After the AS family analysis, we selected 6 members (3 AS patient and 3 healthy people) from AS family to further research. Propositus (III 3), his mother (II 3) and his sister (III 3) acted as experimental group (AS). His sister (III 4), his brother (III 1) and his father 250 ml (II 4) acted as normal control (NC). Aseptic midstream urine was collected in the morning from each participant and was bottled into glass vials, which had been freeze-dried, c-irradiated, and filled with 5 ml penicillin-streptomycin antibiotics in temperature. Then, we separated out the renal tubular cells from urine. The renal tubular cells were reprogrammed to generate human iPSCs . The iPSCs were our ultimate specimen that been used to further research in our study.
Total RNA isolation, cDNA library preparation
Total RNA was extracted from iPSCs using TRIzol reagent (Invitrogen, USA) according to the manufacturer’s protocol. We pool equivalent amount of total RNA from each sample into a single large combination to maximize the diversity of transcriptional unit’s according to same groups, respectively. DNase I (Ambion, USA) was used to remove genomic DNA from RNA samples. mRNA was purified from total RNA using oligo(dT) magnetic beads and fragmented in fragmentation buffer at 70ºC for 5 min. Cleared RNA fragments were copied into first-strand cDNA using reverse transcriptase and random primers. Second-strand cDNA synthesis used DNA polymerase I and RNase H. Synthesized cDNA was subjected to end-repair and phosphorylation, and 3’-adenylated with Klenow Exo-(3’- to-5’ exo minus, Illumina). Illumina paired-end adapters were ligated to the ends of the 3’-adenylated cDNA fragments. After agarose gel electrophoresis, cDNA libraries were constructed with 200 bp insection fragment. After validating on an Agilent 2100 bioanalyzer (Agilent Technologies, Santa Clara, CA, USA), mRNA-sequence libraries were sequencing on an Illumina HiSeq 2000 sequencing platform.
Sequence data analysis and alignment
Primary sequencing data as raw reads were subjected to quality control (QC) to determine if the raw reads were suitable for mapping. QC examined base composition and base quality. Base composition is in Figure 2. The quality distribution of bases among reads is in Figure 3.
After QC procedures, raw reads were filtered by removing adapter sequences, reads in which unknown bases were greater than 10%, and reads in which more than 10% of bases had a quality score <20. The resulting clean reads were aligned to the references using SOAPaligner (http://soap.genomics.org.cn) as described by Li et al. . Alignment data were used to calculate the distribution of reads on reference and for coverage analysis. Alignments that passed alignment quality control were used in downstream analyses including differential expression analysis, GO enrichment, and KEGG pathway assignment and prediction of alternative splicing and novel transcripts.
Differential gene expression
Relative transcript abundance was determined as read per kilobase of an exon model per million mapped reads (RPKM) , calculated as RPKM=109C/NL, where C is the number of reads that are uniquely aligned to a gene, N is the total number of reads uniquely aligned to all genes, and L is the number of bases in the gene. Differentially expressed genes between AS and NC cells were detected by IDEG6 software (http:// telethon.bio.unipd.it/bioinfo/IDEG6/)  using a general chisquare test based on RPKM values. Test results were corrected for false discovery rate (FDR) using FDR ≤ 0.001 and an absolute value of (log2Ratio) ≥ 1 as the threshold for significance for gene expression differences. log2Ratio was analysed as the RPKM values of the gene in one sample was at least 2 times that of the gene in another sample.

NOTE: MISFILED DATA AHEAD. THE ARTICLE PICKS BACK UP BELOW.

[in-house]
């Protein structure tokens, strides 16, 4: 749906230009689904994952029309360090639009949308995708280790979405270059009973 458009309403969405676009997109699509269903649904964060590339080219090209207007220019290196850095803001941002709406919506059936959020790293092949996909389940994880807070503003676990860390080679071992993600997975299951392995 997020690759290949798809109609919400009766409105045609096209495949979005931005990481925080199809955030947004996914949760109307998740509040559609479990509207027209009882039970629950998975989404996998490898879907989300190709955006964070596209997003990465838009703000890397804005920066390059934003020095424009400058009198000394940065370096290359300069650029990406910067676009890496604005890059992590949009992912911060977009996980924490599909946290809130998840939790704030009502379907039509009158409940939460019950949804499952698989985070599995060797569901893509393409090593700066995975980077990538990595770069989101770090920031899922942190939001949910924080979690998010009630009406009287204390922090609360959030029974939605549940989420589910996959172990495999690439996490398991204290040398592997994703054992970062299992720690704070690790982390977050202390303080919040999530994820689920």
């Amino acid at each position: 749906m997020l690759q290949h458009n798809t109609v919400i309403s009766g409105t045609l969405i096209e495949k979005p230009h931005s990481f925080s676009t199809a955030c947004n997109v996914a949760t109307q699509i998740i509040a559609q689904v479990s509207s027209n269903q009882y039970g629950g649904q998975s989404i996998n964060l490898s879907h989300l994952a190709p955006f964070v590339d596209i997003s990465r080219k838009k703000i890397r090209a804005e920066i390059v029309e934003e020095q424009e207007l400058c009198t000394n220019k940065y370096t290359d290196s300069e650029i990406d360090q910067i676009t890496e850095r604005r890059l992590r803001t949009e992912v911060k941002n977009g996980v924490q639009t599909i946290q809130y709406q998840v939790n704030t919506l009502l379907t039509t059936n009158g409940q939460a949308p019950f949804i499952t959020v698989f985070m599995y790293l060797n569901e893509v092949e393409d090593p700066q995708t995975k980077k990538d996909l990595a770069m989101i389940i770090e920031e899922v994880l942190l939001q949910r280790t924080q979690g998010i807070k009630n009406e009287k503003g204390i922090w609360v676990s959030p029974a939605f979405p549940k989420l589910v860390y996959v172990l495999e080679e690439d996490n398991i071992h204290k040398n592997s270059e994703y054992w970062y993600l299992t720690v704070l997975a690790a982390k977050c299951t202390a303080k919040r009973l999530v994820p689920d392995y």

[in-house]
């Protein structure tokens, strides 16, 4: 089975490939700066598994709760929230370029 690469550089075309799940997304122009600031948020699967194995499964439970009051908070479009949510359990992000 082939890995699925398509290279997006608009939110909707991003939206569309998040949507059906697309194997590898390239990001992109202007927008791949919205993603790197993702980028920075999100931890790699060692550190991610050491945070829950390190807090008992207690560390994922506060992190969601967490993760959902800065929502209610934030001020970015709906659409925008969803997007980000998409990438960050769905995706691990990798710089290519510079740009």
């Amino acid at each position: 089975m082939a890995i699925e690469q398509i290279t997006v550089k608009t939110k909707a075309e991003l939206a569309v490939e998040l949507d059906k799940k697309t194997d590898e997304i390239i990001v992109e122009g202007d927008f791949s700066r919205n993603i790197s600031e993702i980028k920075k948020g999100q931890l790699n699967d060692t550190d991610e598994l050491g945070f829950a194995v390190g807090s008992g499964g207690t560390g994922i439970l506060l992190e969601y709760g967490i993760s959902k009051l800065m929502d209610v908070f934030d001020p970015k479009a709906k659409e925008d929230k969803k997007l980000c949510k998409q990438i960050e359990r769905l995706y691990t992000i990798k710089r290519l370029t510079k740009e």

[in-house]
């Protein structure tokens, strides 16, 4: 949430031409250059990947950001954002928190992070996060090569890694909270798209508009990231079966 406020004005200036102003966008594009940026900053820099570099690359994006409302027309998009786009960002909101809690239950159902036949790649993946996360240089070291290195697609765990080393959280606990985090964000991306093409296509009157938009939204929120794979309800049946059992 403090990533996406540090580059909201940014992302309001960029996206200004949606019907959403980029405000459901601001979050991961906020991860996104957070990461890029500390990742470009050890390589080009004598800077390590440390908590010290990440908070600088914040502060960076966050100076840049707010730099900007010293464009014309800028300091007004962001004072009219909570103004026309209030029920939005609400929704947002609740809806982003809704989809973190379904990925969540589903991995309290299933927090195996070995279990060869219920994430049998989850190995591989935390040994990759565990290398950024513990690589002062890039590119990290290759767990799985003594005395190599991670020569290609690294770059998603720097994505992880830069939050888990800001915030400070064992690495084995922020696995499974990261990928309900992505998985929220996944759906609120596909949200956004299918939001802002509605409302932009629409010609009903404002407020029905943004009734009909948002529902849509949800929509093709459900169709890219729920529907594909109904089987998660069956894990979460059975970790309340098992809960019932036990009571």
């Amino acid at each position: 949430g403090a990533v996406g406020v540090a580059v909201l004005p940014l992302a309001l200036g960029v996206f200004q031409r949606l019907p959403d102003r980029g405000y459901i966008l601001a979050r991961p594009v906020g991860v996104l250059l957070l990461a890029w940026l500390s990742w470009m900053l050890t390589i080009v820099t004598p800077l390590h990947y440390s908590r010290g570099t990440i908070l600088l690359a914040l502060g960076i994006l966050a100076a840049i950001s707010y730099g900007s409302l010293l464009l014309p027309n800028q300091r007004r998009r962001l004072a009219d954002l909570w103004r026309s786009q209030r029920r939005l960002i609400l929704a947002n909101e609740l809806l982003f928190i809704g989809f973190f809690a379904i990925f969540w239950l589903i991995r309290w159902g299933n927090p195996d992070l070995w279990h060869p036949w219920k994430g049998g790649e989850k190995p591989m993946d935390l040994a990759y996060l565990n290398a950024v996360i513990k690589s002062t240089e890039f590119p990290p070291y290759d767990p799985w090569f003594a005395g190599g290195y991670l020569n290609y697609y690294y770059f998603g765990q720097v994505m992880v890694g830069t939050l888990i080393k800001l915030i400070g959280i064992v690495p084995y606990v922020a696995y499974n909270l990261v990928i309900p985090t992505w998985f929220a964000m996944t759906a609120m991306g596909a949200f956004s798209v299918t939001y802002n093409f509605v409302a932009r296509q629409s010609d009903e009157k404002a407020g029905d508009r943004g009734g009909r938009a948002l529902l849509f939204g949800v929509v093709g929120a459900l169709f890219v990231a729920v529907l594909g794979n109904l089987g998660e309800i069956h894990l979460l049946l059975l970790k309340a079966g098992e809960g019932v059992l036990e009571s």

The GO international gene function classification system was used to map all genes with significantly different expression in AS and NC cells to GO terms (http://www.geneontology.org/), calculating a gene number for every term. A hypergeometric test found significantly enriched GO terms. Bonferroni correction  was performed on calculated p-values with corrected p-value ≤ 0.05 as a threshold. GO terms with p ≤ 0.05 were defined as significantly enriched. KEGG was used to analyze for pathway enrichment of genes with significantly different expression in AS and NC cells to understand the biological functions of genes and identify significantly enriched metabolic pathways or signal transduction pathways compared with the whole genome background. Calculations were as for GO analysis with p ≤ 0.05 as the standard for significance.
Alternative splicing generates different mRNA transcripts from a single gene that can be translated into different proteins . We used SOAP splice (http://soap.genomics.org.cn/ soapsplice.html) software to identify splice junctions, predicting seven alternative splicing types: exon-skipping (ES), intron-retention, alternative 5’splice site, alternative 3’splice site, alternative first exon, alternative last exon, and mutually exclusive exon (MXE) (Figure 4) as described in Zhang et al. .
Novel transcript prediction and assessment of proteincoding potential